Whoo-oo-oo! I am the Ghost of Christmas Present, come to alarm all you teaching folk with a vision of horror! Your students – all of them – have a new app, Yik Yak. It’s like Twitter, but it is anonymous. They can write whatever they like and no one will know. They can moan, swear, bully, use bad grammar…SHUDDER.
It’s not open to the whole world. Worse! It is geographically bound, so you can only pick up ‘Yaks’ (messages) from with a 1.5 mile radius. That’s your campus, your lecture theatre. That means everything is about you. Intense, huh? You can feel the wave of panic in the Executive suites. It must be stamped out!
Hang on a minute! I am the Ghost of Christmas Future and I say DON’T PANIC! Surely we can find a use for this? How might it help us with Learning and Teaching? It could give us insights into how our students learn, and alert us to NSS issues early? We could use up-voting and down-voting to develop critical analysis. We could even join them and be part of the community. Want to know more, well I bring you this lovely piece by Eric Stoller:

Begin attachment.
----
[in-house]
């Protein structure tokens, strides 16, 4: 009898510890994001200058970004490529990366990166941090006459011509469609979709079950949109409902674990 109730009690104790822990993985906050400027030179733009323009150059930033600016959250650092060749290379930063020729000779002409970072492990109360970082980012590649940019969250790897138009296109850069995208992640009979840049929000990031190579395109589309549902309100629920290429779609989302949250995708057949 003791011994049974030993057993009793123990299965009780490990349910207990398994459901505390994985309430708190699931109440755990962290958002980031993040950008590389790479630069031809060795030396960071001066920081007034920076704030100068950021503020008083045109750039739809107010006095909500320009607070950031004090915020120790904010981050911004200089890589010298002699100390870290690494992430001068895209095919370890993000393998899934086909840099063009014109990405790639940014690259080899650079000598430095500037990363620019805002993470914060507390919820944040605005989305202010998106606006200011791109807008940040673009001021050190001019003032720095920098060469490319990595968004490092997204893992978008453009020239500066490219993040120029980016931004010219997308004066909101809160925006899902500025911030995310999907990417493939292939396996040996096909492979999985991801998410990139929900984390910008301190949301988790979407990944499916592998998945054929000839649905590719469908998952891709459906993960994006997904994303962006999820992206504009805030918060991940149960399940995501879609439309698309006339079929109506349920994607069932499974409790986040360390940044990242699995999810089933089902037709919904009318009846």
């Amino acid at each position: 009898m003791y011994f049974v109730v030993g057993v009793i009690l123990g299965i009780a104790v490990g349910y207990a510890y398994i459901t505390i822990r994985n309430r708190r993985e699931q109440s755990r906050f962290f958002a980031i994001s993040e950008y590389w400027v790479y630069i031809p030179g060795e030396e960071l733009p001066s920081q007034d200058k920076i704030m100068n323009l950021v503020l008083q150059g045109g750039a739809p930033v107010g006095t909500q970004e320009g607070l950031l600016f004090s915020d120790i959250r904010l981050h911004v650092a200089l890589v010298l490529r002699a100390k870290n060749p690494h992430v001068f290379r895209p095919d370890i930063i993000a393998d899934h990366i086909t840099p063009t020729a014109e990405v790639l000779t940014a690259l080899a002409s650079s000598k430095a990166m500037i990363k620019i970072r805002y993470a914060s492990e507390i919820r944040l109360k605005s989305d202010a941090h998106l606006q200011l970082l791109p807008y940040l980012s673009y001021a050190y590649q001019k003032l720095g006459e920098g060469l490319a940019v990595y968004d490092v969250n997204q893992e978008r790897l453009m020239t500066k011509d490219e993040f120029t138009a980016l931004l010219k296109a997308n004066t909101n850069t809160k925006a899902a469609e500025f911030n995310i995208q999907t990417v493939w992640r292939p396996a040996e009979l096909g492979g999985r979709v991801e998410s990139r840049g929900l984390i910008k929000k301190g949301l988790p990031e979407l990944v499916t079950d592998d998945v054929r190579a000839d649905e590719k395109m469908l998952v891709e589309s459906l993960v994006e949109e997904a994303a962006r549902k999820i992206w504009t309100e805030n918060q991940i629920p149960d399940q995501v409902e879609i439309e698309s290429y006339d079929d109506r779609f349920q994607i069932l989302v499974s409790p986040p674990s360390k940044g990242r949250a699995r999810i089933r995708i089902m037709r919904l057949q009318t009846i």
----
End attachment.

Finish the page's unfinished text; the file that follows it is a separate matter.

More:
I recently took part in an open course called Creativity for Learning in Higher Education, hosted by the CELT team at MMU. One of the activities is a game designed to help teachers come up with innovative ideas to enhance a teaching and learning situation – it is called The Sell Your Bargains Game. It would be an excellent activity to use to support new or early career teachers.
What I like about it is that it is a game which takes places in virtual and physical spaces, bringing teams of players together to collaborate at different points. The ‘main event’ takes place once you have identified and diagnosed a ‘teaching problem’; your challenge then is to buy (yes, spend real money!) something to help you solve that problem. The aim is to spend as little money as possible, and you only have an hour to shop. You have to record this ‘one hour discovery journey’ using a mobile device, creating a set of digital artefacts which you later use to visualise and reflect on your thought processes. After the hour is up, you come together with the rest of the group and try to sell your bargains.
It’s pound shop pedagogy meets Bargain Hunt meets the Apprentice. And in case you were wondering if there is a serious side to all this, you’ll find some proper theoretical underpinnings embedded in the instructions.